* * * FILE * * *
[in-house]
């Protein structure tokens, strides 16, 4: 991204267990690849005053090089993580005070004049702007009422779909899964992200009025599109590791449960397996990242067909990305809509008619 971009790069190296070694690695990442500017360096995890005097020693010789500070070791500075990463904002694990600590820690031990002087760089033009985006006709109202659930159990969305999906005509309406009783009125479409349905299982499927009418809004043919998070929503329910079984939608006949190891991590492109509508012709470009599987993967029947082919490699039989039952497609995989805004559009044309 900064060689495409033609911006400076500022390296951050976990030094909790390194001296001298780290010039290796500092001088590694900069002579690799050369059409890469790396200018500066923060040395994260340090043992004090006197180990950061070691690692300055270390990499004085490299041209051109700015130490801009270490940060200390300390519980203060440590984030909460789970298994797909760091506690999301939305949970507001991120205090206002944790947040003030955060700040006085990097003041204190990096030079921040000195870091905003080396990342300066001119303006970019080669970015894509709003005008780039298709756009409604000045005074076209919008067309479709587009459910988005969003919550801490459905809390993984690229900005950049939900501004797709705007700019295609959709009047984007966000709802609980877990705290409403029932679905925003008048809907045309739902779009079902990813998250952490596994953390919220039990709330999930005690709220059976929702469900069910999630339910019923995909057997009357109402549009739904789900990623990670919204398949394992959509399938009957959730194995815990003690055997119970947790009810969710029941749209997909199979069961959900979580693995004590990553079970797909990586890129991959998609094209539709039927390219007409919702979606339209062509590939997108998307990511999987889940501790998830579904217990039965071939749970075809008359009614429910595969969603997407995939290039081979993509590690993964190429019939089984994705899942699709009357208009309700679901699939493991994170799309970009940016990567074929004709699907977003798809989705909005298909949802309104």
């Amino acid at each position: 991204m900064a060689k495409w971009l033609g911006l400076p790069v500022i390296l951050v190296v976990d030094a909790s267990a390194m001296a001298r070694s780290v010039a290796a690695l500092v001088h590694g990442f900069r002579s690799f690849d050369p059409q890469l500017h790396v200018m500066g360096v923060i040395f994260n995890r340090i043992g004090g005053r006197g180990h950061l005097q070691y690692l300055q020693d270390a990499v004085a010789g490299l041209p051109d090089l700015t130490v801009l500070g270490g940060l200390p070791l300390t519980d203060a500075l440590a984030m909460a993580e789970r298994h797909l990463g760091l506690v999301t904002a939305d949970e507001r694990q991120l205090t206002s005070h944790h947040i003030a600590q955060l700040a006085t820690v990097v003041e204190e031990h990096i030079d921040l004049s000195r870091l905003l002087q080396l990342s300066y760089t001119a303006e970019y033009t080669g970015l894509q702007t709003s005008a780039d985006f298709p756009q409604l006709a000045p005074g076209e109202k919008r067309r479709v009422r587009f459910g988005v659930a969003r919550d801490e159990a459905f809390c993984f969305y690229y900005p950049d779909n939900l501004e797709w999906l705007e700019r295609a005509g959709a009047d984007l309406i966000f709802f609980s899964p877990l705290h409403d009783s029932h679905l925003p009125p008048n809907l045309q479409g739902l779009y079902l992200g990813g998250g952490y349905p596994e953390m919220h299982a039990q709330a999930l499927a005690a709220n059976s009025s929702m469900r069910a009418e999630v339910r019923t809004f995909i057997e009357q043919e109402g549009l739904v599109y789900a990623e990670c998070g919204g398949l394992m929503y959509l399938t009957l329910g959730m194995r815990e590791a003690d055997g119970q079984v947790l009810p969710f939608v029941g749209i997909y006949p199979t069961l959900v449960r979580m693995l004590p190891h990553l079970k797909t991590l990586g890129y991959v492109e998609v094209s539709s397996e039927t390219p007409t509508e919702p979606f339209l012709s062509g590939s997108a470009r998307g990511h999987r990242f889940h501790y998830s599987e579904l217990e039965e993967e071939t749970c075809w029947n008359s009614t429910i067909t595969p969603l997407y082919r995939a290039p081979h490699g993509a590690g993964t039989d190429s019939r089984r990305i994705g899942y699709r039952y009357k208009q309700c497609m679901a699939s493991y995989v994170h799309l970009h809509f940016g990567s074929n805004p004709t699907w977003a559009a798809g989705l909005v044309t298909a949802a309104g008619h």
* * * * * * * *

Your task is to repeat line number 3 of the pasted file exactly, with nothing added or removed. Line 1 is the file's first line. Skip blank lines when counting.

């Amino acid at each position: 991204m900064a060689k495409w971009l033609g911006l400076p790069v500022i390296l951050v190296v976990d030094a909790s267990a390194m001296a001298r070694s780290v010039a290796a690695l500092v001088h590694g990442f900069r002579s690799f690849d050369p059409q890469l500017h790396v200018m500066g360096v923060i040395f994260n995890r340090i043992g004090g005053r006197g180990h950061l005097q070691y690692l300055q020693d270390a990499v004085a010789g490299l041209p051109d090089l700015t130490v801009l500070g270490g940060l200390p070791l300390t519980d203060a500075l440590a984030m909460a993580e789970r298994h797909l990463g760091l506690v999301t904002a939305d949970e507001r694990q991120l205090t206002s005070h944790h947040i003030a600590q955060l700040a006085t820690v990097v003041e204190e031990h990096i030079d921040l004049s000195r870091l905003l002087q080396l990342s300066y760089t001119a303006e970019y033009t080669g970015l894509q702007t709003s005008a780039d985006f298709p756009q409604l006709a000045p005074g076209e109202k919008r067309r479709v009422r587009f459910g988005v659930a969003r919550d801490e159990a459905f809390c993984f969305y690229y900005p950049d779909n939900l501004e797709w999906l705007e700019r295609a005509g959709a009047d984007l309406i966000f709802f609980s899964p877990l705290h409403d009783s029932h679905l925003p009125p008048n809907l045309q479409g739902l779009y079902l992200g990813g998250g952490y349905p596994e953390m919220h299982a039990q709330a999930l499927a005690a709220n059976s009025s929702m469900r069910a009418e999630v339910r019923t809004f995909i057997e009357q043919e109402g549009l739904v599109y789900a990623e990670c998070g919204g398949l394992m929503y959509l399938t009957l329910g959730m194995r815990e590791a003690d055997g119970q079984v947790l009810p969710f939608v029941g749209i997909y006949p199979t069961l959900v449960r979580m693995l004590p190891h990553l079970k797909t991590l990586g890129y991959v492109e998609v094209s539709s397996e039927t390219p007409t509508e919702p979606f339209l012709s062509g590939s997108a470009r998307g990511h999987r990242f889940h501790y998830s599987e579904l217990e039965e993967e071939t749970c075809w029947n008359s009614t429910i067909t595969p969603l997407y082919r995939a290039p081979h490699g993509a590690g993964t039989d190429s019939r089984r990305i994705g899942y699709r039952y009357k208009q309700c497609m679901a699939s493991y995989v994170h799309l970009h809509f940016g990567s074929n805004p004709t699907w977003a559009a798809g989705l909005v044309t298909a949802a309104g008619h």